I write the songs. I come in with a basic track idea. It may be just a simple progression and then I make sure the idea is in the right key for Bob to sing before we move on. This can change at any point, though. Once we have  a basic song with verse and chorus then we start getting people in. Harry will come down after a few weeks and put his thoughts in about drums. Everyone has an input: it’s not a closed story here. Everyone has their allotted time as studios are expensive so we have to stick to a time frame. Usually each member has a week or so to do what they want. Then we kind of strip it all back and keep what we think is the best parts of all the takes. This is a bit quicker and easier these days with technology. Thank goodness.

I'm curious about the meaning of the title track "On the 13th Day.” That has an ominous ring to it, what is that song about?

The original title for the song was actually "The 12th Day" but it was getting a bit of a Christmas vibe, and 13th day sounded a bit better. Thirteen is a more ominous number, it has many connotations and stories. I spend a long time on the internet making sure there is nothing like it so no confusion happens later.

The front cover came about the same way a lot of the Magnum albums happen. I sit down with Rodney Matthews and talk him through the ideas I have in my head. He sits with me and sketches as I speak. We get to a point of a rough sketch looks good then he goes away for a couple of months and returns with the artwork. The other parts of artwork are all done by Al Barrow. That's the same situation. We have long conversations about ideas of how to make the packaging look good. We wanted a circus feel on the inside of the album so Al came up with these old bits of framework with bulbs in them like the old signs you would have seen in Moulin Rogue and Vegas many years ago, It fitted well so we go with that.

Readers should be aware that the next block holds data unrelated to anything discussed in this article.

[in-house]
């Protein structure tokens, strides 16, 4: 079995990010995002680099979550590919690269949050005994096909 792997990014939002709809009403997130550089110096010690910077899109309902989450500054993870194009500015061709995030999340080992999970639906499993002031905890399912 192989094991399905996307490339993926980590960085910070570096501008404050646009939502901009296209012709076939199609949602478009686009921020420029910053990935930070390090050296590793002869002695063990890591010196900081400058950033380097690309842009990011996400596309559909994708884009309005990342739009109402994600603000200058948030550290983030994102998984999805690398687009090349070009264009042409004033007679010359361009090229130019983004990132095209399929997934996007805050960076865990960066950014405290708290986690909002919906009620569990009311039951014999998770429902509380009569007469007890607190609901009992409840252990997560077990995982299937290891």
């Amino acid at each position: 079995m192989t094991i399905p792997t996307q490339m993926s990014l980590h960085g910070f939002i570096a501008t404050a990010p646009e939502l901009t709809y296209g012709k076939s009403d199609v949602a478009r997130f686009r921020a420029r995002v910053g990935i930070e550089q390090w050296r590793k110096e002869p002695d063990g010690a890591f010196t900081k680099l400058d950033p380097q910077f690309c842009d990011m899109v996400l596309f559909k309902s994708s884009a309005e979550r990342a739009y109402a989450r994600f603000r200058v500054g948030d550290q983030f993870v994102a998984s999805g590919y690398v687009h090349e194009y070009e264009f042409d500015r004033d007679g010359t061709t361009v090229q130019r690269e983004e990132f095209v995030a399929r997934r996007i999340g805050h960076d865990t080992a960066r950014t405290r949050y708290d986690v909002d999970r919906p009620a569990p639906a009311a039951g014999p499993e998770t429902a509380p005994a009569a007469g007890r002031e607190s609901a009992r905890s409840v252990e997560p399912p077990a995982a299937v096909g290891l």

MSJ: "Didn't Like You Anyway" sounds like it could be inspired by someone or something from real life. Would you care to share the story behind this one?
(laughter) That would be saying, but no. It’s again looking at the world around me. There are many people in the world that can sucker you in with what they do and say.
MSJ: "So Let It Rain" kind of stands out on the new album. It has a happier, upbeat sound and the piano is much more obvious. How necessary is it to include a song like this to break up the crunchy hard rockers?
Again, no plan as such. I write at home in my studio for a few months coming up with ideas. Some days it’s a guitar riff day. Some times it can be a drum pattern or a simple bass riff that will stick and a song will develop from there. So no real effort to say, “Today I will write a heavy guitar based song.”
MSJ: Does Magnum take any influence or inspiration from newer bands that have risen to prominence in the last couple of decades?
I think we are influenced by so much around us. As a band we all have different likes and dislikes and this can come in handy when talking over ideas of how things could be. If we all like the same thing it could become very boring. I can think of any one thing at this time I could say I have been influenced by. On the tour bus we watch a lot of live band DVDs so maybe some of that sinks in subliminally. I don't know.
MSJ: What's your take on the current melodic rock/prog rock scene? In some ways, it seems healthier than it has in a long time, but the music business itself seems to have utterly collapsed?